Connor McFadden

Atlanta Photographer & Cinematographer

Photography in a Zelda Game

Breath of the Wild might be the best looking video game I've ever played. And I've played at least three video games.

It upends the whole notion in video games of visual quality being synonymous with graphics. This game really is not cutting edge on a technological level. But it is pretty damn captivating, and astonishing to look at.

One of my absolute favorite moments of the game is at the very beginning. Your character, Link, has just woken up after sleeping in a cave for 100 years. You have no idea what is going on. You step outside, run to the edge of a cliff and look out at this world for the first time. The view is breathtaking. So much so that the developers relegate the opening title of the game to the bottom right corner of the screen (a stroke of genius).

breath of the wild opening.png

The game's visuals never let up. It's a massive world to explore, consisting of mountains, deserts, beaches, volcanoes, forests, mazes, shrines & castles. The plot becomes secondary. Simply embarking on the journey and taking in the world one discovery at a time was the main attraction for me.

One feature that I immediately latched onto was the in-game camera. I think every game should have one, because I would always use it. And although I would love nothing more than a fully manual camera where you could control the aperture, shutter speed & white balance I will take what I can get. Most of what I got were landscapes, which in this game are surreal and borderline supernatural but grounded in nature.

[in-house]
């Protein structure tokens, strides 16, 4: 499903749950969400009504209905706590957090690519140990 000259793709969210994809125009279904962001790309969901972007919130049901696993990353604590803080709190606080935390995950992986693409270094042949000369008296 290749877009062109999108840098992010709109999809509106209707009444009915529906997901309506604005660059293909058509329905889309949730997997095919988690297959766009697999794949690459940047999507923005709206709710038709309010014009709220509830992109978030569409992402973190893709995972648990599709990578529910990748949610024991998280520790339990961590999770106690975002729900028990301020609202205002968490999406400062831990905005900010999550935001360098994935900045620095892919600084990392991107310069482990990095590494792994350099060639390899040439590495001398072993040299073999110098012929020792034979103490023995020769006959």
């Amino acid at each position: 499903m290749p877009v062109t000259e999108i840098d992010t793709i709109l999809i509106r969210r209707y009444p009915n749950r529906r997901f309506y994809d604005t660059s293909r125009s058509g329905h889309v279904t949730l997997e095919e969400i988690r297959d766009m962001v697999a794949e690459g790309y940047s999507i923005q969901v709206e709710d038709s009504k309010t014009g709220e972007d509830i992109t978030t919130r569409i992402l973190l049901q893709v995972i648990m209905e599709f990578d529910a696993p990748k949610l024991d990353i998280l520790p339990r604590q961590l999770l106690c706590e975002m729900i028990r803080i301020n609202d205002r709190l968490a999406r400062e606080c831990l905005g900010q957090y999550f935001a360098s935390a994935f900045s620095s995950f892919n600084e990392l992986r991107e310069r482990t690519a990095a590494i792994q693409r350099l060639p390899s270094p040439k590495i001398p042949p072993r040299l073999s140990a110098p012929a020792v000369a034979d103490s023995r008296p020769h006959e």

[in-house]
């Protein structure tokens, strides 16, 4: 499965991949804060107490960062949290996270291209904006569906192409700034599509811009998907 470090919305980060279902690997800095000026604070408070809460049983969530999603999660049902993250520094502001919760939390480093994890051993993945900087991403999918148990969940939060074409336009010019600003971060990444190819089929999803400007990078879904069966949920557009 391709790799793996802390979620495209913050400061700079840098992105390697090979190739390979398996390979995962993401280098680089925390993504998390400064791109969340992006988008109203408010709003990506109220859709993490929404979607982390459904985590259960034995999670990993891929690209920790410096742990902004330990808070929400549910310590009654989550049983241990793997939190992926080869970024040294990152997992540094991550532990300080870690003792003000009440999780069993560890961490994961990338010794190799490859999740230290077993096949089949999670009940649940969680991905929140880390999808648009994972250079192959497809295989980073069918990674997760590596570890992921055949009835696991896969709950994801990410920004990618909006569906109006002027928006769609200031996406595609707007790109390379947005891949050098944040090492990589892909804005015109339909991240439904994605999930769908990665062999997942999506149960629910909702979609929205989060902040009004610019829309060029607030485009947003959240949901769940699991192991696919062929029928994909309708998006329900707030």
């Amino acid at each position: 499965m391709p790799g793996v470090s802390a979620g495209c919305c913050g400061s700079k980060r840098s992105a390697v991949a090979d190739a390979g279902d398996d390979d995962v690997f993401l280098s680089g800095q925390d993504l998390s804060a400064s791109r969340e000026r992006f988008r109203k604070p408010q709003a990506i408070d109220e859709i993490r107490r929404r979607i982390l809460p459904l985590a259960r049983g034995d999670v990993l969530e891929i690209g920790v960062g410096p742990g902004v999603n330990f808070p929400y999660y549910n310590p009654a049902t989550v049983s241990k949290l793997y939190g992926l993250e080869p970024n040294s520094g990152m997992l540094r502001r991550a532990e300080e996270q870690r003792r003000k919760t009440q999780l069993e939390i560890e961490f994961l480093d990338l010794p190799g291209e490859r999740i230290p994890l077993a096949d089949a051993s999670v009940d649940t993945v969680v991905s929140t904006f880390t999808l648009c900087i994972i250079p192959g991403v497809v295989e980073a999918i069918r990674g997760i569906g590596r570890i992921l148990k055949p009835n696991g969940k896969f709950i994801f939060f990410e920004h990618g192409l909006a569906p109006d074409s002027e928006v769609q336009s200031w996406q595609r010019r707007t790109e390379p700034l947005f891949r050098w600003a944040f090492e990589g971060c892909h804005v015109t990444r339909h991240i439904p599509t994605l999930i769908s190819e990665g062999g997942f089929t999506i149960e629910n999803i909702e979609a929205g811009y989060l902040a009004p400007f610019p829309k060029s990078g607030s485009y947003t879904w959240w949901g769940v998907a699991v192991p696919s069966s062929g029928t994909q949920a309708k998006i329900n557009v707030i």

That's not to say the game is all landscape & no portrait. Using the camera to highlight characters and showcase them in their environment was a ton of fun as well. These images are what make the world feel lived in.

This is where I really came to appreciate the variety, both of characters and the environments they inhabit.

It's frustrating with some of these portrait-length shots that you aren't able to control your depth of field or area of focus. You are basically relegated to all your DSLR settings being set to "auto". However, I do like that the game opens the camera's aperture as you zoom in closer to your subject. This gives you the opportunity to have them stand out from the background, and really put the emphasis on them.

An aspect of BOTW's art style that makes it streets ahead of the competition is the dedication to the Jomon period (which I confess I know almost nothing about). That's what accounts for the look of so much of the architecture within this world. It makes these inanimate, static objects look alive, or that they are resting but could spring to life at any moment. Appropriate. Because that does happen in this game.

Maybe the most elusive visual detail to me is the intermittent fog that will creep into the landscape. In lesser games, fog was a graphical necessity. It was there to limit your field of view, based on the limits of your console's ability to generate that world.

But that doesn't seem to be the reason it exists here. It's too random and inconsistent. It doesn't seem to be weather related either. It doesn't always follow rainfall, and in some areas it lingers constantly despite the time or the conditions of the surrounding environment.

I wonder if it's there to shroud the environment in mystery, to lure you in further so that you are compelled to explore every inch of the world. And, if you have a photography blog, to capture it.

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